fallout shelter

Many gamers who enjoy Bethesda’s Fallout series are familiar with Fallout Shelter. Announced and released for iPhone at E3 this year, this mobile game was developed for those who are anxiously awaiting Fallout 4. It has only recently been released for Android devices–within the last few days, in fact. Fallout Shelter is a fun time-consumer (or time-waster), and while it is not a complicated game at first, it can become so.

You Are the Overseer

fallout shelter

In Fallout Shelter, gamers are in charge of “overseeing” a Vault-Tec nuclear fallout shelter of their own, rather like those which can be explored in the Fallout games. The main differences are that these vaults are 2D, cartoony, and alive with Dweller action, unlike the dungeon-like areas that they are in the Fallout games. Players must build rooms within the vault to house the Dwellers and provide for their needs. The vault stays in working condition through the player assigning Dwellers to produce basic resources, such as food from cafes, purified water from water stations, and power from generator rooms. The Dwellers must be kept alive, healthy, and safe in order to keep the game going.

Other features include putting Dwellers together so that they will reproduce, sending Dwellers out of the vault to collect supplies, training Dwellers’ S.P.E.C.I.A.L. character stats, and completing quests to earn bottle cap currency and lunchboxes. Lunchboxes are by far the most coveted and valuable items in this game, earned by completing tough objectives or through in-game purchases (which is how Bethesda has made a large amount of money from this otherwise free game). Lunchboxes can include gear and weapons, supplies and caps, and the addition of new, high-level Dwellers to the vault. They can potentially save a vault or make it stronger. Many gamers who played when Fallout Shelter was first released even managed to exploit a now-patched lunchbox glitch in order to obtain more of them.

fallout shelter, mobile game, waiting for fallout 4

Most of Fallout Shelter‘s entertainment value comes from completing objectives, acquiring resources, and expanding the vault’s space underground. Players can equip their Dwellers with outfits to increase their S.P.E.C.I.A.L. skills and with guns to defend themselves against radroach or Raider invasions. The game just keeps adding up onto itself. The more you play, the more you expand, and the more you play again. There is no end to speak of, just harder missions, more problems to deal with, and more Dwellers to look after. If gamers progress far enough into the game, they may find themselves managing 50-100 Dwellers at once, all in different rooms and doing different things. If you play this game and actually get involved in it, you’ll probably reach the point at which you’ll have been playing for hours.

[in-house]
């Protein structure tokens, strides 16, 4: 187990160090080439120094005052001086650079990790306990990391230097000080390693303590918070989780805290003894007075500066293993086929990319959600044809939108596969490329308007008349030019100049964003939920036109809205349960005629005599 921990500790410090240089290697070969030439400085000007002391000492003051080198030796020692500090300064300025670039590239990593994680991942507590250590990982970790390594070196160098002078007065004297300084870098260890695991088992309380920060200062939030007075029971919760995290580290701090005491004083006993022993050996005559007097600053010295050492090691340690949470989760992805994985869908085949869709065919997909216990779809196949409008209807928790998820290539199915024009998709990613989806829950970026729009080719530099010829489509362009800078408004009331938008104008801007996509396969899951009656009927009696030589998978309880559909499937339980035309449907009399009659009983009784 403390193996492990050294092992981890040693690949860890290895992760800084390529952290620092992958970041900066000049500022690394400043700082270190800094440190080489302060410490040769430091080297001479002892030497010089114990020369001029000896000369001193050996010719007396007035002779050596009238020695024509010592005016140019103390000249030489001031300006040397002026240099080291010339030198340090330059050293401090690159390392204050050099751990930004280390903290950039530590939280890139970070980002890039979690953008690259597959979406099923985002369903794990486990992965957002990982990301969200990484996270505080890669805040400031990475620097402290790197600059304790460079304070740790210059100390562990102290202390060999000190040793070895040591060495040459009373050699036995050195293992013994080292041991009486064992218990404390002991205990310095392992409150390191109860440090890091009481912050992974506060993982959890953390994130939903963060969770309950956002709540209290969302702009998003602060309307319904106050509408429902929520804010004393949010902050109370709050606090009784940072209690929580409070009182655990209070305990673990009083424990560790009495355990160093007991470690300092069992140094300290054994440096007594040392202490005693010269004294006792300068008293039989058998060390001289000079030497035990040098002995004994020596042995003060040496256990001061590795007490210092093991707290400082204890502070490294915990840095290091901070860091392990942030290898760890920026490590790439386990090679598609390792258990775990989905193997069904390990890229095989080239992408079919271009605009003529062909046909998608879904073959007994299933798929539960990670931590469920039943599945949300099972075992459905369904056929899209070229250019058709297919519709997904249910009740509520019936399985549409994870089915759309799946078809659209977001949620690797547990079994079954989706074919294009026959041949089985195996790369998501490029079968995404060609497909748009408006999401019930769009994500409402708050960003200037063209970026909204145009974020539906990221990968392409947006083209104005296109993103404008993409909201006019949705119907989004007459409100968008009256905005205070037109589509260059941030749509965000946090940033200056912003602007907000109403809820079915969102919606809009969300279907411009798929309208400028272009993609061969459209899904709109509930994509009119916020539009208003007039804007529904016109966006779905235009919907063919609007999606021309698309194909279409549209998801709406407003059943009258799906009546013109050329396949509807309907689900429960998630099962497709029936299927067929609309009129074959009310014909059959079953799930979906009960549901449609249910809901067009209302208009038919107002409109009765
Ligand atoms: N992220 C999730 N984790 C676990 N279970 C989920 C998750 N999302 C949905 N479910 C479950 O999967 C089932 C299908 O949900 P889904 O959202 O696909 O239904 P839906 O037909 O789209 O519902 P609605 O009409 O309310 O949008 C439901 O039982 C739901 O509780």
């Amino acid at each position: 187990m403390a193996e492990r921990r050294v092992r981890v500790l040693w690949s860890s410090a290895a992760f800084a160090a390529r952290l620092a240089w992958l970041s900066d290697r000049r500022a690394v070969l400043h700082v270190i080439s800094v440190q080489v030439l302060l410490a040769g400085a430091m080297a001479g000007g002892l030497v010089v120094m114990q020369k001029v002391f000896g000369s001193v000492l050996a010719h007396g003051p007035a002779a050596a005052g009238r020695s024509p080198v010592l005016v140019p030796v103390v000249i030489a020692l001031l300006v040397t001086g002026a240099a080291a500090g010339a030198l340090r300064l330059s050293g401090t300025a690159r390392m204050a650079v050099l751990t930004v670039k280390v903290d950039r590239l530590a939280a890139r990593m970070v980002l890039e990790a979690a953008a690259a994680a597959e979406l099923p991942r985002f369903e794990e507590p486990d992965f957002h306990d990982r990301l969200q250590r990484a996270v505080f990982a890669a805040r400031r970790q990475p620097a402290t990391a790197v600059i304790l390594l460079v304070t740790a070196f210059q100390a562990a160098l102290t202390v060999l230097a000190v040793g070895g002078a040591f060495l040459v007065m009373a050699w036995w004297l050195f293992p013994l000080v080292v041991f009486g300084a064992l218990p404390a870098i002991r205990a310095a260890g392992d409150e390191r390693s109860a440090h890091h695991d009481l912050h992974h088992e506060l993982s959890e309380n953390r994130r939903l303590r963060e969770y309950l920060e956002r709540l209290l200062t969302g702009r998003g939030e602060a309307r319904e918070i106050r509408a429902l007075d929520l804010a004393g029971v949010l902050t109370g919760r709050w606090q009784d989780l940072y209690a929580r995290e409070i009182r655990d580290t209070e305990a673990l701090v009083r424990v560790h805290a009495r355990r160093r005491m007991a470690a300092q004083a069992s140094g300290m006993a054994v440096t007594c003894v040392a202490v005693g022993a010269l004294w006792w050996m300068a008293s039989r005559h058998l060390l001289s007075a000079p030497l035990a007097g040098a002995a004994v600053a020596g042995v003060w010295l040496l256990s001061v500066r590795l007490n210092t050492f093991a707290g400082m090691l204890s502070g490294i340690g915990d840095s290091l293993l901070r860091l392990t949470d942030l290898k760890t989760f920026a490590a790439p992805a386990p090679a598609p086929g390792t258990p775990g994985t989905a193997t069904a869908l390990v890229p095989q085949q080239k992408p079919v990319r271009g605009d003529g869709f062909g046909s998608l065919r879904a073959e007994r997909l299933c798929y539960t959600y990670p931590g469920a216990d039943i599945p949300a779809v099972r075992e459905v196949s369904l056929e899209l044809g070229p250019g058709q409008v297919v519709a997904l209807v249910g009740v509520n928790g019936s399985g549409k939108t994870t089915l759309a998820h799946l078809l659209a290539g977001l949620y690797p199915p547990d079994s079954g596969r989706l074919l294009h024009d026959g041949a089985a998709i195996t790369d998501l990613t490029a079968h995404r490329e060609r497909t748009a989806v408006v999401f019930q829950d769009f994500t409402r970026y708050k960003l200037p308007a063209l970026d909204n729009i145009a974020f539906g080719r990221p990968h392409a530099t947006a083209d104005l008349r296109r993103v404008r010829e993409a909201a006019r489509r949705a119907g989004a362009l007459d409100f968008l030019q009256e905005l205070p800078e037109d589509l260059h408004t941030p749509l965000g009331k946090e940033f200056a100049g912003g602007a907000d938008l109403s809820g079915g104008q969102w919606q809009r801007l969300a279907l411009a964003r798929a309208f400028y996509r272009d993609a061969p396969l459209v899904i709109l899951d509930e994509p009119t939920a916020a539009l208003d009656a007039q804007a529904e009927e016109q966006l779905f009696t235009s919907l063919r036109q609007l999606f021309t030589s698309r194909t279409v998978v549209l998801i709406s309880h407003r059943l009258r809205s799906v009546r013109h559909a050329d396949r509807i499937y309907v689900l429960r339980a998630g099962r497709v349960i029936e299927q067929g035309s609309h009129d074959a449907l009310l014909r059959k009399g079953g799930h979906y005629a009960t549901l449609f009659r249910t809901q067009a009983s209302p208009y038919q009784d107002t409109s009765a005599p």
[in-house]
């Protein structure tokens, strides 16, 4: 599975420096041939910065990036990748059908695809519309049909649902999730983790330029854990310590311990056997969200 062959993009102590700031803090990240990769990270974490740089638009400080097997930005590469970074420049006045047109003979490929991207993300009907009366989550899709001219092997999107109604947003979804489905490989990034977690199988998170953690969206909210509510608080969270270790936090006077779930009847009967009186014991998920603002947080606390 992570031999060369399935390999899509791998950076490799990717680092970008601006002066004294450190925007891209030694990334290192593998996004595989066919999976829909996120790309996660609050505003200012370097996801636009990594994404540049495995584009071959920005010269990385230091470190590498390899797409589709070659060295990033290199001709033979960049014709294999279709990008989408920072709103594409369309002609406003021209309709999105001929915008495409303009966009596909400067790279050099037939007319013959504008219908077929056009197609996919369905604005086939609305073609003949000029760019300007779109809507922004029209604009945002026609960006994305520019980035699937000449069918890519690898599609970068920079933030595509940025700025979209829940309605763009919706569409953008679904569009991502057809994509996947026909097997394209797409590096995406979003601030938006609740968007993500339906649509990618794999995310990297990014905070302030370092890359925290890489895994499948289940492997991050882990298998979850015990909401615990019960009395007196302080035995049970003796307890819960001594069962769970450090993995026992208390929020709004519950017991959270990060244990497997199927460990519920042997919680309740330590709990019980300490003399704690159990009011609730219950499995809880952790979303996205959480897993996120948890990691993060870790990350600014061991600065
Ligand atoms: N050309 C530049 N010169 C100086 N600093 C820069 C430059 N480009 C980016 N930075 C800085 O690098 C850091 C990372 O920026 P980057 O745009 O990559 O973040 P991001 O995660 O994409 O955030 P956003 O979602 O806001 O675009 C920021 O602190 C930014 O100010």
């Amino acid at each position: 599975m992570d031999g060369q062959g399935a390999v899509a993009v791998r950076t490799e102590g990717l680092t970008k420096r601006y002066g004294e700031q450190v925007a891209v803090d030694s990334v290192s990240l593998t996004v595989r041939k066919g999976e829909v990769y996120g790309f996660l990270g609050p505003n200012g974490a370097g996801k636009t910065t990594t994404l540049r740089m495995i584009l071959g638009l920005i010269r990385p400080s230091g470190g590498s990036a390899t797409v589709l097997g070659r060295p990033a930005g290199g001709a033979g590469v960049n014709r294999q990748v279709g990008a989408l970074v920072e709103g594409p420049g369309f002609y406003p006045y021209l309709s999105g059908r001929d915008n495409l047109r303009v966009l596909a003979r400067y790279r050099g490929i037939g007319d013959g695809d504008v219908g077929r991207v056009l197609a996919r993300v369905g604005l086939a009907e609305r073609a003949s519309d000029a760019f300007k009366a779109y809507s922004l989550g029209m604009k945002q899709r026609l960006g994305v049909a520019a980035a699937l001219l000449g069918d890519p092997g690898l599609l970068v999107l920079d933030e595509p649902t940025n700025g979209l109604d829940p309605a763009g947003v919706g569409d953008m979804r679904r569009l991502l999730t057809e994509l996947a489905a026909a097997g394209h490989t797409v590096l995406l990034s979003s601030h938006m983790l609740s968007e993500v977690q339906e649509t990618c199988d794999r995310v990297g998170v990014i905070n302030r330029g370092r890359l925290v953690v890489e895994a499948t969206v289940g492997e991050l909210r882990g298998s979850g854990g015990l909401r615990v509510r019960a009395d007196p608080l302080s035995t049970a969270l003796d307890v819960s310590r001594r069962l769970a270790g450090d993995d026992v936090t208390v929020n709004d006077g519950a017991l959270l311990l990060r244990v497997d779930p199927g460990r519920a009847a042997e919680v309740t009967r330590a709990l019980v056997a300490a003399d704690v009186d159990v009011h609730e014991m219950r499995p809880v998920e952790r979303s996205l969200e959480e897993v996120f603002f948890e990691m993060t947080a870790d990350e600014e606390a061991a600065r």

Wait For It…

fallout shelter

Fallout Shelter was designed for the sole purpose of attracting and holding onto the loyalty of Fallout fans. The people at Bethesda wanted to give their fanbase something Fallout-y (other than real-life, sold-out Pip-Boys) to occupy their time until the November release of Fallout 4.

This game has no ending, and honestly, it doesn’t have a lot of depth, either, sort of like a simpler, less involved Sims game. But you can still be enthralled by it for hours at a time, watching your Dwellers make amusing small talk, produce their resources, and level up. It’s a good casual game to play for awhile, but some may find it getting boring as time wears on. People like me who tend to not actually finish videogames much may find it amusing, but after a while, diehard Fallout fans may find it unsatisfactory compared to the real thing.

While many gamers love Fallout Shelter, others think of it as a self-advertising gimmick. Some think of it as a testament to the shallowness of mobile gaming as compared to the real Fallout experience. For a mobile game, though, the gameplay is actually pretty good. If you’re looking to go more in-depth, though, either play an existing Fallout game or wait for the promised extensiveness and immersiveness of the coming Fallout 4, in all its next-gen, apocalyptic, expensive glory.

That being said, Fallout Shelter is a fun, if battery-consuming, mobile game to play in order to pass the time until November (as it was meant to). It has lots of the quirks and characteristics of a Fallout game, but it is abridged and simplified. Even though you may get tired of it after awhile, if you’re a Fallout fan, you’ll probably mostly enjoy it.

So by all means, download the game! It’s free! Play it and see for yourself. It can be quite enjoyable. But if you’re expecting the experience to be just like any other Fallout experience, well…don’t. Just be thankful that Bethesda can produce a good mobile game to keep its fans occupied while they wait for the awesomeness of Fallout 4.

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